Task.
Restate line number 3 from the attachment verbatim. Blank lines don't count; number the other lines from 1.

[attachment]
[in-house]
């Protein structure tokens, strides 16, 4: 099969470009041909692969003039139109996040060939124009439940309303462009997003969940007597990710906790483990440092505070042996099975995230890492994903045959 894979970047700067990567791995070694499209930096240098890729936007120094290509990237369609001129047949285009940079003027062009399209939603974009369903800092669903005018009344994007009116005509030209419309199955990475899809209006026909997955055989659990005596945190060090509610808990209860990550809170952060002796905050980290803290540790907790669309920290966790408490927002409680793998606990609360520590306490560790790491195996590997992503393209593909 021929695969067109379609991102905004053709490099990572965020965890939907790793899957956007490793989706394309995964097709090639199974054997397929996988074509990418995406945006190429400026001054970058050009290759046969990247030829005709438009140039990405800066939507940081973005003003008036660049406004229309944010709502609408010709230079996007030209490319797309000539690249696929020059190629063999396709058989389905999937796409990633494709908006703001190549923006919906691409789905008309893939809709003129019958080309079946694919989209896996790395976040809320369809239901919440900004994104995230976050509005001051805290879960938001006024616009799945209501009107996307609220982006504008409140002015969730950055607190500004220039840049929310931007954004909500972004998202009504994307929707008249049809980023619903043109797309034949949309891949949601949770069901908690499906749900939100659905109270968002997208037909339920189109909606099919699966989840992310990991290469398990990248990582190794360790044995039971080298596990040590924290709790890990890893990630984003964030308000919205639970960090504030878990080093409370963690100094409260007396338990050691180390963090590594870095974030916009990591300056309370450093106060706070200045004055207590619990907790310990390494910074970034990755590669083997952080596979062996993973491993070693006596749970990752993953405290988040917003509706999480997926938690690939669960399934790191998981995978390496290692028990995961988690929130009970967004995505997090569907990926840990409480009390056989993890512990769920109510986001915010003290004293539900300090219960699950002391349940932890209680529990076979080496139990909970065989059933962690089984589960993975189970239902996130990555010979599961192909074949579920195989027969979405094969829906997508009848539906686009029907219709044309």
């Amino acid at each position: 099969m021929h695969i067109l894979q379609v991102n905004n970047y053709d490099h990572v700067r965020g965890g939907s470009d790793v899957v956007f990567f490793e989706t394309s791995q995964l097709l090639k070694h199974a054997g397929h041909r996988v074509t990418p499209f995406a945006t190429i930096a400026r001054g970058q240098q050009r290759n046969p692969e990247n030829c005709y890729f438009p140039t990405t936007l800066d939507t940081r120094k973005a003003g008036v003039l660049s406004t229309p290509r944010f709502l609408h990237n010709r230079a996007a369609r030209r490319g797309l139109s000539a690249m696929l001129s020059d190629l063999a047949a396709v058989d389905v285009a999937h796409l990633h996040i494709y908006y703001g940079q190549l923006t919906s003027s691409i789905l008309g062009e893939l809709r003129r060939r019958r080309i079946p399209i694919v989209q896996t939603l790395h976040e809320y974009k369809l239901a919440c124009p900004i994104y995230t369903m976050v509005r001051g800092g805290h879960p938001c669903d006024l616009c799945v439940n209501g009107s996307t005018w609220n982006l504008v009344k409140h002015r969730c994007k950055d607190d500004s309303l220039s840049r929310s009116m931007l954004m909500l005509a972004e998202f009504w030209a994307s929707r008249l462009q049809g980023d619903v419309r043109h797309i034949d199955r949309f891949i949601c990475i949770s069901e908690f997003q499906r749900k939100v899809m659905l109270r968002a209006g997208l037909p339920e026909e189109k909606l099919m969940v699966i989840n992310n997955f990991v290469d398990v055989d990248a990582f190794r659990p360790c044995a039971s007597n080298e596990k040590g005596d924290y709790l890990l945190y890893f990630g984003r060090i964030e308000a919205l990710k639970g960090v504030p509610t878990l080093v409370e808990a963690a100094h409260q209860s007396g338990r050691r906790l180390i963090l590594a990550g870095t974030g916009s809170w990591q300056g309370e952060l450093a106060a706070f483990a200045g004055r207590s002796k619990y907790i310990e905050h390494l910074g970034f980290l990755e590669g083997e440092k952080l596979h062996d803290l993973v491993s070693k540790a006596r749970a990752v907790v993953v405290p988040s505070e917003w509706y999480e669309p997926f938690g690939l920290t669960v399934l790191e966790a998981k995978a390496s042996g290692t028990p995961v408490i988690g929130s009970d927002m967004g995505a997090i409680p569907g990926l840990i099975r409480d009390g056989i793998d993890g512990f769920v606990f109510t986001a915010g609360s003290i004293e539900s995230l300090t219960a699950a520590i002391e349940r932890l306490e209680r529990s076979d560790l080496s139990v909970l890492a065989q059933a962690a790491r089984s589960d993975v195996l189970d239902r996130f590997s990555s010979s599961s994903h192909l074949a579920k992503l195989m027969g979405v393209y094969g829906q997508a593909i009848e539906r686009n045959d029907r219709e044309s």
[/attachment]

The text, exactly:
């Amino acid at each position: 099969m021929h695969i067109l894979q379609v991102n905004n970047y053709d490099h990572v700067r965020g965890g939907s470009d790793v899957v956007f990567f490793e989706t394309s791995q995964l097709l090639k070694h199974a054997g397929h041909r996988v074509t990418p499209f995406a945006t190429i930096a400026r001054g970058q240098q050009r290759n046969p692969e990247n030829c005709y890729f438009p140039t990405t936007l800066d939507t940081r120094k973005a003003g008036v003039l660049s406004t229309p290509r944010f709502l609408h990237n010709r230079a996007a369609r030209r490319g797309l139109s000539a690249m696929l001129s020059d190629l063999a047949a396709v058989d389905v285009a999937h796409l990633h996040i494709y908006y703001g940079q190549l923006t919906s003027s691409i789905l008309g062009e893939l809709r003129r060939r019958r080309i079946p399209i694919v989209q896996t939603l790395h976040e809320y974009k369809l239901a919440c124009p900004i994104y995230t369903m976050v509005r001051g800092g805290h879960p938001c669903d006024l616009c799945v439940n209501g009107s996307t005018w609220n982006l504008v009344k409140h002015r969730c994007k950055d607190d500004s309303l220039s840049r929310s009116m931007l954004m909500l005509a972004e998202f009504w030209a994307s929707r008249l462009q049809g980023d619903v419309r043109h797309i034949d199955r949309f891949i949601c990475i949770s069901e908690f997003q499906r749900k939100v899809m659905l109270r968002a209006g997208l037909p339920e026909e189109k909606l099919m969940v699966i989840n992310n997955f990991v290469d398990v055989d990248a990582f190794r659990p360790c044995a039971s007597n080298e596990k040590g005596d924290y709790l890990l945190y890893f990630g984003r060090i964030e308000a919205l990710k639970g960090v504030p509610t878990l080093v409370e808990a963690a100094h409260q209860s007396g338990r050691r906790l180390i963090l590594a990550g870095t974030g916009s809170w990591q300056g309370e952060l450093a106060a706070f483990a200045g004055r207590s002796k619990y907790i310990e905050h390494l910074g970034f980290l990755e590669g083997e440092k952080l596979h062996d803290l993973v491993s070693k540790a006596r749970a990752v907790v993953v405290p988040s505070e917003w509706y999480e669309p997926f938690g690939l920290t669960v399934l790191e966790a998981k995978a390496s042996g290692t028990p995961v408490i988690g929130s009970d927002m967004g995505a997090i409680p569907g990926l840990i099975r409480d009390g056989i793998d993890g512990f769920v606990f109510t986001a915010g609360s003290i004293e539900s995230l300090t219960a699950a520590i002391e349940r932890l306490e209680r529990s076979d560790l080496s139990v909970l890492a065989q059933a962690a790491r089984s589960d993975v195996l189970d239902r996130f590997s990555s010979s599961s994903h192909l074949a579920k992503l195989m027969g979405v393209y094969g829906q997508a593909i009848e539906r686009n045959d029907r219709e044309s």